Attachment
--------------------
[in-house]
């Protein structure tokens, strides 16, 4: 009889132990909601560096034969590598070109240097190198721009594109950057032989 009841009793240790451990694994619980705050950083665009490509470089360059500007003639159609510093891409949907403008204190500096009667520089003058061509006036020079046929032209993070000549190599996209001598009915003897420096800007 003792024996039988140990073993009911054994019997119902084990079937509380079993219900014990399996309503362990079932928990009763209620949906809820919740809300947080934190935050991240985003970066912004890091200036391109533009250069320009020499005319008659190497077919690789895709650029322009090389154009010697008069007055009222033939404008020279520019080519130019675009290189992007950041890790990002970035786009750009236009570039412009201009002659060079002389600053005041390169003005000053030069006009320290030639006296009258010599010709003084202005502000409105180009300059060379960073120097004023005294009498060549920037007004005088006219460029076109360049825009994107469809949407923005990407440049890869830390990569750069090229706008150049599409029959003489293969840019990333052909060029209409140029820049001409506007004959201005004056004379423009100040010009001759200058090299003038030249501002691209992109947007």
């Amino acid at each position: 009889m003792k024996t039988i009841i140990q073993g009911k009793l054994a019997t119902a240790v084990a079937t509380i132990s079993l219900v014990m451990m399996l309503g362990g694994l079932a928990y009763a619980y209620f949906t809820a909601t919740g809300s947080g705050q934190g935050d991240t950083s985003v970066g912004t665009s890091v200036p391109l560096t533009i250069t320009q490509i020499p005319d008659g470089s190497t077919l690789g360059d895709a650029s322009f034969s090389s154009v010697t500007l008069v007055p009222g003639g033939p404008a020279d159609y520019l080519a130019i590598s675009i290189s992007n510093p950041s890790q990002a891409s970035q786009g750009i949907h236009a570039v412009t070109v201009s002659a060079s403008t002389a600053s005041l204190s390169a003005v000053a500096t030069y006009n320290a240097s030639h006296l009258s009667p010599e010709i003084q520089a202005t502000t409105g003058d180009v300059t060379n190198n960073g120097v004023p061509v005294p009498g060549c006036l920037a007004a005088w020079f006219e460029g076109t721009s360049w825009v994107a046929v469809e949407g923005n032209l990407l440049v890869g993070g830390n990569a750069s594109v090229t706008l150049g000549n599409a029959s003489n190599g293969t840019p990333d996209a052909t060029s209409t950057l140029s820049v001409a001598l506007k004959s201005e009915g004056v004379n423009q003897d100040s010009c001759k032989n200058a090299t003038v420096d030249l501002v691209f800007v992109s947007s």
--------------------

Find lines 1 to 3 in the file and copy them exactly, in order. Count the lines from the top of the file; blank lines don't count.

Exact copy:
[in-house]
């Protein structure tokens, strides 16, 4: 009889132990909601560096034969590598070109240097190198721009594109950057032989 009841009793240790451990694994619980705050950083665009490509470089360059500007003639159609510093891409949907403008204190500096009667520089003058061509006036020079046929032209993070000549190599996209001598009915003897420096800007 003792024996039988140990073993009911054994019997119902084990079937509380079993219900014990399996309503362990079932928990009763209620949906809820919740809300947080934190935050991240985003970066912004890091200036391109533009250069320009020499005319008659190497077919690789895709650029322009090389154009010697008069007055009222033939404008020279520019080519130019675009290189992007950041890790990002970035786009750009236009570039412009201009002659060079002389600053005041390169003005000053030069006009320290030639006296009258010599010709003084202005502000409105180009300059060379960073120097004023005294009498060549920037007004005088006219460029076109360049825009994107469809949407923005990407440049890869830390990569750069090229706008150049599409029959003489293969840019990333052909060029209409140029820049001409506007004959201005004056004379423009100040010009001759200058090299003038030249501002691209992109947007």
């Amino acid at each position: 009889m003792k024996t039988i009841i140990q073993g009911k009793l054994a019997t119902a240790v084990a079937t509380i132990s079993l219900v014990m451990m399996l309503g362990g694994l079932a928990y009763a619980y209620f949906t809820a909601t919740g809300s947080g705050q934190g935050d991240t950083s985003v970066g912004t665009s890091v200036p391109l560096t533009i250069t320009q490509i020499p005319d008659g470089s190497t077919l690789g360059d895709a650029s322009f034969s090389s154009v010697t500007l008069v007055p009222g003639g033939p404008a020279d159609y520019l080519a130019i590598s675009i290189s992007n510093p950041s890790q990002a891409s970035q786009g750009i949907h236009a570039v412009t070109v201009s002659a060079s403008t002389a600053s005041l204190s390169a003005v000053a500096t030069y006009n320290a240097s030639h006296l009258s009667p010599e010709i003084q520089a202005t502000t409105g003058d180009v300059t060379n190198n960073g120097v004023p061509v005294p009498g060549c006036l920037a007004a005088w020079f006219e460029g076109t721009s360049w825009v994107a046929v469809e949407g923005n032209l990407l440049v890869g993070g830390n990569a750069s594109v090229t706008l150049g000549n599409a029959s003489n190599g293969t840019p990333d996209a052909t060029s209409t950057l140029s820049v001409a001598l506007k004959s201005e009915g004056v004379n423009q003897d100040s010009c001759k032989n200058a090299t003038v420096d030249l501002v691209f800007v992109s947007s």